• Let your prayer be a “thank you.” My husband has told me this many times and, apparently, Mr. Suzuki agrees. (My husband is 99% right and I love it! It’s why I married him.) If our hearts are truly thankful for everything in our lives, we do not need to ask for things in our prayers. I know Mr. Suzuki comes from a Buddhist perspective. On the other hand, Jesus has encouraged us to ask, Paul exhorts us to come boldly to the throne of grace etc. However, gratefulness in the heart lies at the foundation of a harmonious person, one who can turn around and produce beautiful music to enrich the lives of others.

These are just highlights of the wonderful concepts which make up the Suzuki method or the Talent Education Movement started by Shinichi Suzuki. I count myself blessed for having read this book and look forward to reading the other two titles on my “Suzuki Parent Required Reading List.”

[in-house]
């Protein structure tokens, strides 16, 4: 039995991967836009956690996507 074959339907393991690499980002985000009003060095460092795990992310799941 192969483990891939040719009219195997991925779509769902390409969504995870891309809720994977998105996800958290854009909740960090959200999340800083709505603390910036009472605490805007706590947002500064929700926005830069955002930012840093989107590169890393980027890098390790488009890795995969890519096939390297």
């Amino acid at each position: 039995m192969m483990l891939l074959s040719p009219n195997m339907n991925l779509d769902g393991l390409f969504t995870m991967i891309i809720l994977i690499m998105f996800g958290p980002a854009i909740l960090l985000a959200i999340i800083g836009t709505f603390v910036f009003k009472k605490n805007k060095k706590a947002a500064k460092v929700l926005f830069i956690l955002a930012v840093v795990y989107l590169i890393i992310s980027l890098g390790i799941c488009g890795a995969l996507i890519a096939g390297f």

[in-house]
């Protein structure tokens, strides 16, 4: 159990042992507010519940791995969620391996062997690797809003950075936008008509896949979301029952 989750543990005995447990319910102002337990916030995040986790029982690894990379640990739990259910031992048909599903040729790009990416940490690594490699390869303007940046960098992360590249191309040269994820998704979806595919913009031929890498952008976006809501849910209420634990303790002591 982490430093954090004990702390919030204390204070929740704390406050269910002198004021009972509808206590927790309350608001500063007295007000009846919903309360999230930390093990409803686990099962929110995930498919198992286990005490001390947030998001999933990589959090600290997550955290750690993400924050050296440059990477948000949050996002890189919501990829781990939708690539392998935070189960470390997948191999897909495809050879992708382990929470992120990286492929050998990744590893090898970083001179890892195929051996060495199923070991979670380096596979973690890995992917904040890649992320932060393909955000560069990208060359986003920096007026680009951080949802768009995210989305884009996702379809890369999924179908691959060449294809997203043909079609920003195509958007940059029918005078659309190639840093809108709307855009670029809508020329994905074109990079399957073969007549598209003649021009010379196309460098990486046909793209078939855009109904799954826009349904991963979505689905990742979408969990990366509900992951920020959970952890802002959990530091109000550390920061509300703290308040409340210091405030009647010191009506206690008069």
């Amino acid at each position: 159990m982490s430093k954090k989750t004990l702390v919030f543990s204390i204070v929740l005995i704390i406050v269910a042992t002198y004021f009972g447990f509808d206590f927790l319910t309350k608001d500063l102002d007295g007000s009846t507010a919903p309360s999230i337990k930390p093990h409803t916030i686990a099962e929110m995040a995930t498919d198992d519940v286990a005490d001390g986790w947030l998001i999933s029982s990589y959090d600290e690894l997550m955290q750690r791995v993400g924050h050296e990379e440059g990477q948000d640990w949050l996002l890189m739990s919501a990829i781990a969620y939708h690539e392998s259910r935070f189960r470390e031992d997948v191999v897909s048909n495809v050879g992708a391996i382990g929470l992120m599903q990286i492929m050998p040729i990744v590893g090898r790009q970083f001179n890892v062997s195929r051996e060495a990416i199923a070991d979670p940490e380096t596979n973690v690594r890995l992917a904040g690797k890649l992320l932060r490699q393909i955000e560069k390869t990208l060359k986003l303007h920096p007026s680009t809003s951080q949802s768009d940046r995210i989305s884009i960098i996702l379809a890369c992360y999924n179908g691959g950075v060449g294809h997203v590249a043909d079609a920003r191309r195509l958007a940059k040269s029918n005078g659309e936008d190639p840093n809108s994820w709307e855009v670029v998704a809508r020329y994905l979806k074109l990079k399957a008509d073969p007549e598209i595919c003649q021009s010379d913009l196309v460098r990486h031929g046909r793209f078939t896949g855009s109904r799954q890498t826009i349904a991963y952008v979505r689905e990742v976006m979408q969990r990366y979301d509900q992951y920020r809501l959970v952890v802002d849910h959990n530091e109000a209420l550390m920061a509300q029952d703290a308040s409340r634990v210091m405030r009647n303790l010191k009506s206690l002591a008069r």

Violin Recital

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Last Sunday, my children had their violin recital. It was my daughter’s first. She started taking violin lessons in August and she has already learned the first five pieces in the Suzuki violin book number 1. By that I mean that she can play them by heart, but you understand she does not sound like a virtuoso yet, right? She sounds like a five-year-old who has been practicing five times a week for the past five months.